The study that Di Nardo conducted showed that over 60% of people who had developed a fear of dogs (cynophobia) can remember having a traumatic experience with a dog however the Di Nardo study cannot explain why 60% of people in Di Nardo’s study who had suffered a dog bite could recall being bitten however the other 40% could not recall a traumatic experience. Over half of those who had reported being bitten did not develop a dog phobia. This could be down to many factors. The Psychodynamic explanation may state that they have simply repressed it and it is in their unconscious mind or they may have been too young to remember it. This also could be explained by some people more emotionally stable and less prone to anxiety than others. This may be down to the differences in people’s nervous systems where some people’s sympathetic nervous system is quick to respond and the parasympathetic is slow to respond. This could explain why some gained a fear and others didn’t.
On the other hand there is much evidence to support Mowrers two –process theory, for example the study of Little Albert demonstrated that an emotional response of fear can be induced within a human from an originally neutral stimulus through classical conditioning however there is a lot of criticise surrounding the experimentation on Little Albert. The ethical issues involved in the study could suggest that the researchers were simply taking advantage of the fact that Albert was an orphan as they knew that this factor would give them easier access in order to conduct experimental research. Many of the studies conducted by behaviourists, such as the Little Albert case, lacked ecological validity. The experiment was artificial as it was conducted within a laboratory meaning that we don’t know whether the results could have been generalised to the population outside of the laboratory. The experiments showed that fears could be induced within a laboratory situation however this may not be the same principles in a real life situation.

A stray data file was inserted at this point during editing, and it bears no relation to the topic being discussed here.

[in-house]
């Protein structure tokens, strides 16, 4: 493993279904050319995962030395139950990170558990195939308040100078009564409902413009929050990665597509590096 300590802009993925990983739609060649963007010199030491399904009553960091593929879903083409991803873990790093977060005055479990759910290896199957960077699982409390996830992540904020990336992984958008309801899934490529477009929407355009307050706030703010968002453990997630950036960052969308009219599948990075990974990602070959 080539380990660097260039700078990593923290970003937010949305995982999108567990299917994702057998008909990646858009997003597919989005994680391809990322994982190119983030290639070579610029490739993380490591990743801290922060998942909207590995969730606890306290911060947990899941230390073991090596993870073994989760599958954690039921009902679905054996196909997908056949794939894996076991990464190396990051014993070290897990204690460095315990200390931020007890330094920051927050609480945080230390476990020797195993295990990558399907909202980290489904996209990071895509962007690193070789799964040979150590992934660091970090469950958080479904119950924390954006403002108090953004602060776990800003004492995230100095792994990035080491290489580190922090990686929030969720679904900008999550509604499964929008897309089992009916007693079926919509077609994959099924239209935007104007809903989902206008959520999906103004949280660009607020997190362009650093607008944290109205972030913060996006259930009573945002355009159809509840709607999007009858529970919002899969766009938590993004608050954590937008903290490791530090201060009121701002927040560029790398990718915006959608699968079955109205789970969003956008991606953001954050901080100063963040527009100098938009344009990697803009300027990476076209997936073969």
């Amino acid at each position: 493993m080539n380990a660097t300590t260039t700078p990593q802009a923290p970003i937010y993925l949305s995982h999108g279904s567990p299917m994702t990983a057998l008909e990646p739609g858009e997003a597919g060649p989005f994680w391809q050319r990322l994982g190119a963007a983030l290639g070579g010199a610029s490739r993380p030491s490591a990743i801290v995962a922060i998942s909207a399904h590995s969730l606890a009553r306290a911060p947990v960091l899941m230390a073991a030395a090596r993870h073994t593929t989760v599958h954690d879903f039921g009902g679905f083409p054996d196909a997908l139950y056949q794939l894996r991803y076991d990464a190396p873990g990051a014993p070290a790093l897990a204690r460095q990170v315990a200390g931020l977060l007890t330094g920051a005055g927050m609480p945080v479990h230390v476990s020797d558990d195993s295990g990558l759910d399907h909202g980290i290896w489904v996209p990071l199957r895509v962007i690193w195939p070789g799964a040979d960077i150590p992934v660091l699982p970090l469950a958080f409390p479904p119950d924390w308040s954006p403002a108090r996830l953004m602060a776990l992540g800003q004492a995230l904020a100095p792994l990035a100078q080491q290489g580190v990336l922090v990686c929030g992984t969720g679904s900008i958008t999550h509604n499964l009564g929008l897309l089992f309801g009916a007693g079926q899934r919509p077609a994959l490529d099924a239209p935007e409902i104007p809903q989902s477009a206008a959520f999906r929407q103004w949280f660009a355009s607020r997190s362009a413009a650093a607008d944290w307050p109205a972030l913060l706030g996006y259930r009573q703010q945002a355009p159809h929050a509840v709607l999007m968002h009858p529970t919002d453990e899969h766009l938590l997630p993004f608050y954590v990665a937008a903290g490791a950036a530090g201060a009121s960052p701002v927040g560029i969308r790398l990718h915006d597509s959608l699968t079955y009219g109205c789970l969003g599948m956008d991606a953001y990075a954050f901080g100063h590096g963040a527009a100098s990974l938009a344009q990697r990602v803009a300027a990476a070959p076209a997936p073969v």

Another strength of the behaviourist approach is that it is highly scientific as much of the research is highly controlled and involves strong control of all variables involved in order to establish that the independent variable in itself will have an effect on the dependent variable. Other extraneous variables such as the background noise in the room, the amount of researchers present in the room, have been controlled as far as possible to make an accurate judgement that the classical conditioning (cause) has produced the response of developing a phobia (effect), establishing cause and effect as well as possible.
Many of the studies conducted couldn’t be generalised beyond the case study. The Little Albert study has been replicated many times and they have not found the same results, therefore this is a weakness of the explanation. The results of the study cannot be generalised to the whole population of all ages and both genders beyond this case. The case is only one study therefore it is difficult to generalise , especially due to the fact that Albert was only a baby, meaning it would be hard to determine whether or not adults or older children would have been able to develop a phobia as simply or easily. Little Albert may have also had individual differences and may have had a different nervous system which made him more prone to anxiety, making it difficult to generalise to the whole public.